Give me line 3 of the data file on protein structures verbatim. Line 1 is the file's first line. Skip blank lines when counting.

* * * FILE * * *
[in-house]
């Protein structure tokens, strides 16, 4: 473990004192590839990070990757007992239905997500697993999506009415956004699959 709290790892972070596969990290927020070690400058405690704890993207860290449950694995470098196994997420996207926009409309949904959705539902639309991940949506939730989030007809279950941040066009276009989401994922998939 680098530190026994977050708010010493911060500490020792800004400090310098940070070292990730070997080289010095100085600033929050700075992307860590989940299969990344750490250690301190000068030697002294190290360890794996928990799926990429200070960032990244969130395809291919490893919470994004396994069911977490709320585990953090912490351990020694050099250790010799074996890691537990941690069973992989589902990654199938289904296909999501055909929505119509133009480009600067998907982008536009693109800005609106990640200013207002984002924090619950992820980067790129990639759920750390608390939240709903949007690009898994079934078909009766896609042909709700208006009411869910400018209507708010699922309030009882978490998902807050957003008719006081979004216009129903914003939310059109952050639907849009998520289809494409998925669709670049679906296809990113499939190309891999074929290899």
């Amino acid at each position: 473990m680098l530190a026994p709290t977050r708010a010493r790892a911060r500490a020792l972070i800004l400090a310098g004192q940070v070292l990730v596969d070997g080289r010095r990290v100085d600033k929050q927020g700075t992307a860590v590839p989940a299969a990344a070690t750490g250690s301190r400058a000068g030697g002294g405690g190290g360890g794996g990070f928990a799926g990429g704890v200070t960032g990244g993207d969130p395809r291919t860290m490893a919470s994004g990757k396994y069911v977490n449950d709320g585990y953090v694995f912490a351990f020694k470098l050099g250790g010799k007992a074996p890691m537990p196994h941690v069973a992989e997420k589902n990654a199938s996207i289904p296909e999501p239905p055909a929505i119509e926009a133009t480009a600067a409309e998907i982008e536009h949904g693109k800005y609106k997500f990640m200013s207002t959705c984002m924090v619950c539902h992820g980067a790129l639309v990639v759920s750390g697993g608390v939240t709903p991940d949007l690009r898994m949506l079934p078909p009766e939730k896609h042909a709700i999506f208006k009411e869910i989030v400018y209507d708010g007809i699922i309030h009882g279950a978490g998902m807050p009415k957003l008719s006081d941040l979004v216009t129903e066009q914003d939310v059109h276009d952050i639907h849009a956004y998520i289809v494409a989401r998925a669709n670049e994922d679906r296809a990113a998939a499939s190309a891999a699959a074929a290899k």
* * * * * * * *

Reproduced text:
């Amino acid at each position: 473990m680098l530190a026994p709290t977050r708010a010493r790892a911060r500490a020792l972070i800004l400090a310098g004192q940070v070292l990730v596969d070997g080289r010095r990290v100085d600033k929050q927020g700075t992307a860590v590839p989940a299969a990344a070690t750490g250690s301190r400058a000068g030697g002294g405690g190290g360890g794996g990070f928990a799926g990429g704890v200070t960032g990244g993207d969130p395809r291919t860290m490893a919470s994004g990757k396994y069911v977490n449950d709320g585990y953090v694995f912490a351990f020694k470098l050099g250790g010799k007992a074996p890691m537990p196994h941690v069973a992989e997420k589902n990654a199938s996207i289904p296909e999501p239905p055909a929505i119509e926009a133009t480009a600067a409309e998907i982008e536009h949904g693109k800005y609106k997500f990640m200013s207002t959705c984002m924090v619950c539902h992820g980067a790129l639309v990639v759920s750390g697993g608390v939240t709903p991940d949007l690009r898994m949506l079934p078909p009766e939730k896609h042909a709700i999506f208006k009411e869910i989030v400018y209507d708010g007809i699922i309030h009882g279950a978490g998902m807050p009415k957003l008719s006081d941040l979004v216009t129903e066009q914003d939310v059109h276009d952050i639907h849009a956004y998520i289809v494409a989401r998925a669709n670049e994922d679906r296809a990113a998939a499939s190309a891999a699959a074929a290899k």